Forget going out with a bang. At this year's jamboree, a new event has come in with one.
Camp Thunder, sponsored by the National Rifle Association and National Shooting Sports Foundation, gives boys the chance to shoot clay targets and teaches them about responsible gun safety and techniques.
When we visited today, Camp Thunder was wrapping up a day in which a whopping 750 boys went through. At 10 shots per boy, that's a lot of Federal shotgun shells for the boys to take home as souvenirs of their experience. And it makes for a lot of stories to tell friends and troopmates later that day.
It's the message of Camp Thunder that makes it different from most shotgun ranges. At Camp Thunder, boys are given the opportunity to succeed at shooting successfully. Organizers shortened the distance that the clays travel. They're on hand to help show the boys the proper way to position their bodies and their Beretta 3901 shotguns while shooting.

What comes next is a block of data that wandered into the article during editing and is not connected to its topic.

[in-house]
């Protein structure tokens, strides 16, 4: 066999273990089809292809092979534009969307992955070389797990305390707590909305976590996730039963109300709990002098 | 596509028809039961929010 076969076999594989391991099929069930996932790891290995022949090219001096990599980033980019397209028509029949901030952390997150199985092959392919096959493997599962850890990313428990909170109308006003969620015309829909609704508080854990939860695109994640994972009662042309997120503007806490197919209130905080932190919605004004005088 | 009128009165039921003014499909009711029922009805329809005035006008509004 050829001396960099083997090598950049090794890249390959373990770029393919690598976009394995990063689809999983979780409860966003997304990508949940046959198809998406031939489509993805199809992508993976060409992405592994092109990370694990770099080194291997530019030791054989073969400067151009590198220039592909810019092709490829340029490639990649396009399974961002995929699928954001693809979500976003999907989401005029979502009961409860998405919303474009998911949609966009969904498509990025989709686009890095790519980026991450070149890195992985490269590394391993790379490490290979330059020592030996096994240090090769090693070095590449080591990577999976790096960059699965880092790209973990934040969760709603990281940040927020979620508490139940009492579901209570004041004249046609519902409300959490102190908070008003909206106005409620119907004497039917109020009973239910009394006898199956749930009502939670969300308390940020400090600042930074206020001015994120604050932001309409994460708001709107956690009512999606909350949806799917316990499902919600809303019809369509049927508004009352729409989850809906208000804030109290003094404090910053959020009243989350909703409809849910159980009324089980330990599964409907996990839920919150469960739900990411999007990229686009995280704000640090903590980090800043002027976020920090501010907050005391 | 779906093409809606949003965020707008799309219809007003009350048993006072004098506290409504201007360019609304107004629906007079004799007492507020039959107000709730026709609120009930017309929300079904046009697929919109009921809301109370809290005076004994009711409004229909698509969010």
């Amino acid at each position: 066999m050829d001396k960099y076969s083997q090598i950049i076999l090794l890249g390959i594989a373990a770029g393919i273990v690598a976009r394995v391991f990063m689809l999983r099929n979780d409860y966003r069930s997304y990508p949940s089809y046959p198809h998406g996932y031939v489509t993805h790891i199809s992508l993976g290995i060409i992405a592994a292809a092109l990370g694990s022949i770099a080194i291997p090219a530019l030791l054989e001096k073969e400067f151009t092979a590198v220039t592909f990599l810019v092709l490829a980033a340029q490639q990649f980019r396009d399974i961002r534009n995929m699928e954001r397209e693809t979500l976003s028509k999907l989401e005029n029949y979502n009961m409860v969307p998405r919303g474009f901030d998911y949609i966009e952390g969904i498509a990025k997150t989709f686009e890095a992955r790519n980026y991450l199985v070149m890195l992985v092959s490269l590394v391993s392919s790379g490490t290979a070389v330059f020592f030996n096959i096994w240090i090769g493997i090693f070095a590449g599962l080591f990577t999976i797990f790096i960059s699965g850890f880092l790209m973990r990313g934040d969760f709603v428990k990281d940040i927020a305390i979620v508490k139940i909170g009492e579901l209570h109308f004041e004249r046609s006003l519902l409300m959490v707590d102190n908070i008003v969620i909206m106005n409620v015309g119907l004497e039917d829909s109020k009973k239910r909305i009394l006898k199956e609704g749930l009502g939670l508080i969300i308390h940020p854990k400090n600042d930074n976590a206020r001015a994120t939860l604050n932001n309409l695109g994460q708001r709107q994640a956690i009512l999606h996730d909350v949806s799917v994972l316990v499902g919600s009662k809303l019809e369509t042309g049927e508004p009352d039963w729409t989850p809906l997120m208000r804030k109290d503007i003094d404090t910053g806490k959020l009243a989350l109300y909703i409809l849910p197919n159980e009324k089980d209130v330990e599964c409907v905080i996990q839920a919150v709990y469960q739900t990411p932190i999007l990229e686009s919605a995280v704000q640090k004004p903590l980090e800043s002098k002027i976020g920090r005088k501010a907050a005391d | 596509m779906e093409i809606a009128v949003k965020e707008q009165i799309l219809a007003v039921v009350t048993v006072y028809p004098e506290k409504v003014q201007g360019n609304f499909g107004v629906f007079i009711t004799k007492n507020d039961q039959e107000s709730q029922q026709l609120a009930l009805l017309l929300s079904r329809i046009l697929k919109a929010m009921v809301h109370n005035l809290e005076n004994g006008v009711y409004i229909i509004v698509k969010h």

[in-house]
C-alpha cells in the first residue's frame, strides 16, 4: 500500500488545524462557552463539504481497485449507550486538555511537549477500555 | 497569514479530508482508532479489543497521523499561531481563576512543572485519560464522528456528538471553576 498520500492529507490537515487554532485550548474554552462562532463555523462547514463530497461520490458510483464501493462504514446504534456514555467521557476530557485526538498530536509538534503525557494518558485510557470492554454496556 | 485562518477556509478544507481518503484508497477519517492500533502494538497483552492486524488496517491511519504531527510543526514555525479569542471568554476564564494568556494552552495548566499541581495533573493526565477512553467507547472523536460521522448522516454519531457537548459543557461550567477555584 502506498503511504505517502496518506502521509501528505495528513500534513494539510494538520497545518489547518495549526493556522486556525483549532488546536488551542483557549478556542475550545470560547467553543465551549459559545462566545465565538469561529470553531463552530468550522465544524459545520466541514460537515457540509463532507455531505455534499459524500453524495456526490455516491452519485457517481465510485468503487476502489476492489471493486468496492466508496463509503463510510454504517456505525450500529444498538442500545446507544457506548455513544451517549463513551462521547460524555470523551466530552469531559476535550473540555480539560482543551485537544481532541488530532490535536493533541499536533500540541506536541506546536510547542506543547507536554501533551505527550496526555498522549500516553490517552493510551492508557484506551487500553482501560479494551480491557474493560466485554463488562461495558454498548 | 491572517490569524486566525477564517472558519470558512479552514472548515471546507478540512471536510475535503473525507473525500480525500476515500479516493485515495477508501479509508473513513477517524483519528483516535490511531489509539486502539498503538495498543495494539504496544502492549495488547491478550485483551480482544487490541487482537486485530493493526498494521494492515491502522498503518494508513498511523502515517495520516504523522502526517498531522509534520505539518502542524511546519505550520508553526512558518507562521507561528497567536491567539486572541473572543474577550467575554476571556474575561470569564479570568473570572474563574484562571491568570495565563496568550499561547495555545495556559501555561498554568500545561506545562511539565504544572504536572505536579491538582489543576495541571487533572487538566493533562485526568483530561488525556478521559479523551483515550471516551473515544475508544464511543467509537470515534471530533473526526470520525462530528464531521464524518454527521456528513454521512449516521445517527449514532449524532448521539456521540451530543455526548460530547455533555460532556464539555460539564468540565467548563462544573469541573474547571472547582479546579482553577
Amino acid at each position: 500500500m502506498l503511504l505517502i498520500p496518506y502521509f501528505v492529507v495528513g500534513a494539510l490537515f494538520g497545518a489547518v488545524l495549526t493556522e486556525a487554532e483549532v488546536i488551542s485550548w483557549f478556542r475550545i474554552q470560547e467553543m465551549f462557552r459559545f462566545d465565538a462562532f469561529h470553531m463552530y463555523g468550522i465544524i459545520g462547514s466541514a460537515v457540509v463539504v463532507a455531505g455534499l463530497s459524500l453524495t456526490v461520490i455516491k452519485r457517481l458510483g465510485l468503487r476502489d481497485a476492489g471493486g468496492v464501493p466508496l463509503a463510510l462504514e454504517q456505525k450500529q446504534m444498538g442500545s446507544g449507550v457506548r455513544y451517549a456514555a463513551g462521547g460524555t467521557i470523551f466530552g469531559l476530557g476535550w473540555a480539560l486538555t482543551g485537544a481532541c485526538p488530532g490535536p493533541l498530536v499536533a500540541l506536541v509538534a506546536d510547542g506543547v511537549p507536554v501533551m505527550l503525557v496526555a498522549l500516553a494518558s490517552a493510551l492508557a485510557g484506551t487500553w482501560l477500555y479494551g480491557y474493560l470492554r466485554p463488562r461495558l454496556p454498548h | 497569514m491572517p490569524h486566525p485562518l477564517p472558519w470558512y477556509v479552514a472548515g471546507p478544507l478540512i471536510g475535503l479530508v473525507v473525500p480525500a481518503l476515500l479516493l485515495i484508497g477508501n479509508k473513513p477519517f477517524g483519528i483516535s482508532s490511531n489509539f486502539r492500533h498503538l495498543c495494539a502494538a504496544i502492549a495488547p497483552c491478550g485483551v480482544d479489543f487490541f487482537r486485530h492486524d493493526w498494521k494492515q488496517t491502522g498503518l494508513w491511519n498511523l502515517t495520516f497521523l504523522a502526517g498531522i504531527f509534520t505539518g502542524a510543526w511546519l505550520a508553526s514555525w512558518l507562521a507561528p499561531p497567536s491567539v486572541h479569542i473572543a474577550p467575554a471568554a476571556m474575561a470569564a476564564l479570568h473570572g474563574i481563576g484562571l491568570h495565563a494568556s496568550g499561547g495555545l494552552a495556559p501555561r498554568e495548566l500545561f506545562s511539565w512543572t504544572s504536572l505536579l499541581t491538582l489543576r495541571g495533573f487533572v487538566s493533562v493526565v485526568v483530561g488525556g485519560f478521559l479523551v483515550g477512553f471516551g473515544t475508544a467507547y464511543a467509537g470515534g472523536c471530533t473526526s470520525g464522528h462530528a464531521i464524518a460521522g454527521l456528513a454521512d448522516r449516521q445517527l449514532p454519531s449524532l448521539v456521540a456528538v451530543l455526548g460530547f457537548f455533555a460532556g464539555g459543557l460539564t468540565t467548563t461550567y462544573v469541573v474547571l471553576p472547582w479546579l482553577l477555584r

And there's strategy instruction, too. Follow the clay and shoot just a bit in front of it. Don't wait for the clay to come into your sight because it's much tougher to hit it that way.
The boys are catching on. Rarely does a boy leave without hitting a single clay. In fact, a few have even impressed the range volunteers by connecting on seven or eight of their 10 shots.
Camp Thunder holds worthwhile lessons for any shooting sport, whether it's at summer camp or a unit outing. Encouraging the Scouts and working within their level of skill can produce worthwhile results.